Fisher: The trial was performed at 17 centers on 110 patients with medication-resistant focal-onset seizures that occurred, on average, about 20 times per month. Half of these patients were randomized to active stimulation and half to placebo stimulation. Patients could not feel the stimulation so could not tell which group they were in. Active stimulation reduced seizures by 40 percent, whereas placebo reduced seizures by 15 percent — a significant difference. There were fewer seizure injuries in the active group. This was the first proof in a large, controlled trial that electrical brain stimulation could reduce seizures.
In 2015, another study I led showed that the long-term results of this procedure were very favorable. Over time, numbers continued to improve, reaching a 70 percent reduction of seizures. About 15 percent of the participants receiving active stimulation became seizure-free for at least six months. And a study assessing the cognitive and psychological outcomes confirmed the positive findings. In April of this year, the FDA approved the device’s use for epilepsy. Exactly how DBS works is only partially understood.
4. Now that the FDA has approved this device for this indication, is it commercially available?
Fisher: It’s marketed by Medtronic but is not yet approved for reimbursement by American insurance companies. It should be available at experienced epilepsy centers by early 2019. About 30 other countries have already been using DBS to treat uncontrolled seizures for several years.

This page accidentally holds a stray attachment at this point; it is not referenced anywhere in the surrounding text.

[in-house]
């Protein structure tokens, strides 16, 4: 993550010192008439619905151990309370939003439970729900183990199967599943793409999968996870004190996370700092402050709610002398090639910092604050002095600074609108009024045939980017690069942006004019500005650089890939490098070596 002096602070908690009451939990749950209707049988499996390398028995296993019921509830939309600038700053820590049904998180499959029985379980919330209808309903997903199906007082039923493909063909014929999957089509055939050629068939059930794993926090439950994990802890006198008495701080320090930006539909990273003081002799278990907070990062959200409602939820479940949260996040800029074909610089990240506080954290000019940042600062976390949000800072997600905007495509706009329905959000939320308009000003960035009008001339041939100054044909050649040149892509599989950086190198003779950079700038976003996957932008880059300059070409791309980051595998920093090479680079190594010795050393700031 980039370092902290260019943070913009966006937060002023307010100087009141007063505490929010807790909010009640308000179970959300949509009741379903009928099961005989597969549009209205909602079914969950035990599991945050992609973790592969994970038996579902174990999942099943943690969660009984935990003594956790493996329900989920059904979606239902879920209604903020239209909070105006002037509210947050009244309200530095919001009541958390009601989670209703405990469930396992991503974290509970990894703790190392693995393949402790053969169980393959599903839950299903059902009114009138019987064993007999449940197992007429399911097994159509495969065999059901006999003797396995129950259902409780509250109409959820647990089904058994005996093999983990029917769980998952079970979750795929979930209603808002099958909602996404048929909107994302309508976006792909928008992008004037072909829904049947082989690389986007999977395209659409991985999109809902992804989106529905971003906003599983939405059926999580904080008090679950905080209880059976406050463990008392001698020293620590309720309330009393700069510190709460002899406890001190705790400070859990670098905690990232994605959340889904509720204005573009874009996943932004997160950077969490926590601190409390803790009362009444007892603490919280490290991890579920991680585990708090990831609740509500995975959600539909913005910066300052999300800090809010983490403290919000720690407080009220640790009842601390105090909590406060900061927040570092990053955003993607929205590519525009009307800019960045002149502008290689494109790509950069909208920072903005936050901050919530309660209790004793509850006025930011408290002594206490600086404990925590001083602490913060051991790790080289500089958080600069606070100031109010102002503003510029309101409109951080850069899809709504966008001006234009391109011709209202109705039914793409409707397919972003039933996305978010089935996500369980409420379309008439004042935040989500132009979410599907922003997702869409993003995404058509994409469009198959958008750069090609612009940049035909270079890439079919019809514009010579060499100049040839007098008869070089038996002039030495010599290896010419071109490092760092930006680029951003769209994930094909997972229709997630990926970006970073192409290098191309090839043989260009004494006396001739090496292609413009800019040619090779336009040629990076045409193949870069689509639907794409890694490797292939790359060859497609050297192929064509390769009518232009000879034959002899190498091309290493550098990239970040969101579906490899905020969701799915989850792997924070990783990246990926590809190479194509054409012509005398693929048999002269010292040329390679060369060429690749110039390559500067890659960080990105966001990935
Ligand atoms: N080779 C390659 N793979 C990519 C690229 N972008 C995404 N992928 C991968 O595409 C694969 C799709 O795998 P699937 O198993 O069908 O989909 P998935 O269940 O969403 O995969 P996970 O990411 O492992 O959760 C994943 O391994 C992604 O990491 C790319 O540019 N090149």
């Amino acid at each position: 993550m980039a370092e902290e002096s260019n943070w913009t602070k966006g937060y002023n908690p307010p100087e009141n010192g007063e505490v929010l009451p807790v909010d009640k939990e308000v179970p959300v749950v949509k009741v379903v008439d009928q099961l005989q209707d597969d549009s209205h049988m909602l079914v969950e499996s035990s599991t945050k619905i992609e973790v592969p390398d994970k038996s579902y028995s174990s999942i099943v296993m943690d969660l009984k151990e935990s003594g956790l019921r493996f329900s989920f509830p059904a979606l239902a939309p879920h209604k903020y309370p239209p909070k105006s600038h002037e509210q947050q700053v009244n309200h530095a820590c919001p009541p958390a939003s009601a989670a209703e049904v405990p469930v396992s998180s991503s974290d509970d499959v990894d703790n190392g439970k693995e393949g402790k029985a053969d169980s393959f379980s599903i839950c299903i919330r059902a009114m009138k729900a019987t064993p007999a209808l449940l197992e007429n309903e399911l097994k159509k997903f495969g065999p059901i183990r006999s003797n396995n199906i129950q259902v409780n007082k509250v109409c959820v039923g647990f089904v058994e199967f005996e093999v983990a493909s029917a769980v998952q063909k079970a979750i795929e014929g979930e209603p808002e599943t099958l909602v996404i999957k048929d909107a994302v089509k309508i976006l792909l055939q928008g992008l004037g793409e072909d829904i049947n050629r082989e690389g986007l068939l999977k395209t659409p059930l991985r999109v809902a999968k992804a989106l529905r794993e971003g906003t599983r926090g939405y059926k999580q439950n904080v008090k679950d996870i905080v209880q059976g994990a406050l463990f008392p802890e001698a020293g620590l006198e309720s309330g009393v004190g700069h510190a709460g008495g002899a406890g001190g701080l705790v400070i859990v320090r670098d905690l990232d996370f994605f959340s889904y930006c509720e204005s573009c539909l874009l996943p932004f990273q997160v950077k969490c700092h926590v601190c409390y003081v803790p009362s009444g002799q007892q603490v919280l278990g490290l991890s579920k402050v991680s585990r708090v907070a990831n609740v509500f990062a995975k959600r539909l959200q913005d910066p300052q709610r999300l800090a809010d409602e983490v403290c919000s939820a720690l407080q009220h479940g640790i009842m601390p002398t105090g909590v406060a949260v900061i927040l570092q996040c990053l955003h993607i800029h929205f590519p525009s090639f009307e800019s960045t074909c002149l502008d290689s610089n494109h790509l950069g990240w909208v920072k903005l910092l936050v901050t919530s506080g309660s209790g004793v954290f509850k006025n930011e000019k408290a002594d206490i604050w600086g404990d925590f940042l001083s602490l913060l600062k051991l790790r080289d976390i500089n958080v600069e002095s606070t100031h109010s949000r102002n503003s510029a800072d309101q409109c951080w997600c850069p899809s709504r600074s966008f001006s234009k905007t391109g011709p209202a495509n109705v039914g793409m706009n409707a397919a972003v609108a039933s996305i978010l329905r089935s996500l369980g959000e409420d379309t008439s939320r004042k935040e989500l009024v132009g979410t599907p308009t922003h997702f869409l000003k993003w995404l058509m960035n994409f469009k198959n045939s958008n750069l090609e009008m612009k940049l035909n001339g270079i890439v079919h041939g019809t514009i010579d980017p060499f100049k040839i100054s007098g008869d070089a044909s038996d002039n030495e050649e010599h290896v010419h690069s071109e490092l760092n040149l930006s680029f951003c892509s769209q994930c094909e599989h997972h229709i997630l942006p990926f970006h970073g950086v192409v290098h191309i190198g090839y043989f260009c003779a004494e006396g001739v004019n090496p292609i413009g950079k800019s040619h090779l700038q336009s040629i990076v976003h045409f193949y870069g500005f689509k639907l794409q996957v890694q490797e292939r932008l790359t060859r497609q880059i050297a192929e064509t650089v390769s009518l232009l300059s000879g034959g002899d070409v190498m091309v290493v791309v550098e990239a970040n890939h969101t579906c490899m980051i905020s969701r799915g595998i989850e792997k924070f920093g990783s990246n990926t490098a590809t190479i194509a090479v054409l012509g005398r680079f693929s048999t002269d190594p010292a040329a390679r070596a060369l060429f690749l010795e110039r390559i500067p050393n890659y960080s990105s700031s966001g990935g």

5. How would you categorize Stanford’s academic and clinical strengths regarding the application of DBS for treating neurological disease?
Fisher: Stanford is the world leader in neurostimulation for epilepsy, and one of the leaders for neurostimulation in a variety of other neurologic and psychiatric diseases. Martha Morrell in the Stanford Comprehensive Epilepsy Program led the successful trial for the FDA-approved responsive neurostimulation therapy for epilepsy, which stimulates by a different method from DBS that is applicable to some epilepsy patients. I led the U.S. trial of the latest generation of vagus nerve stimulators for epilepsy at Stanford. Our neurosurgeons Jaimie Henderson, Casey Halpern and Lawrence Shuer have developed important techniques for stimulation. Peter Tass, a research neurosurgeon at Stanford, is pioneering a better method to deliver stimulation. Helen Bronte-Stewart, a neurologist here, is a leader in using DBS to treat movement disorders such as Parkinson’s disease.
Until we find definitive cures for epilepsy, neurostimulation is an important new option, and Stanford stands at the forefront of its development.
Stanford Medicine integrates research, medical education and health care at its three institutions - Stanford University School of Medicine, Stanford Health Care (formerly Stanford Hospital & Clinics), and Lucile Packard Children's Hospital Stanford. For more information, please visit the Office of Communication & Public Affairs site at http://mednews.stanford.edu.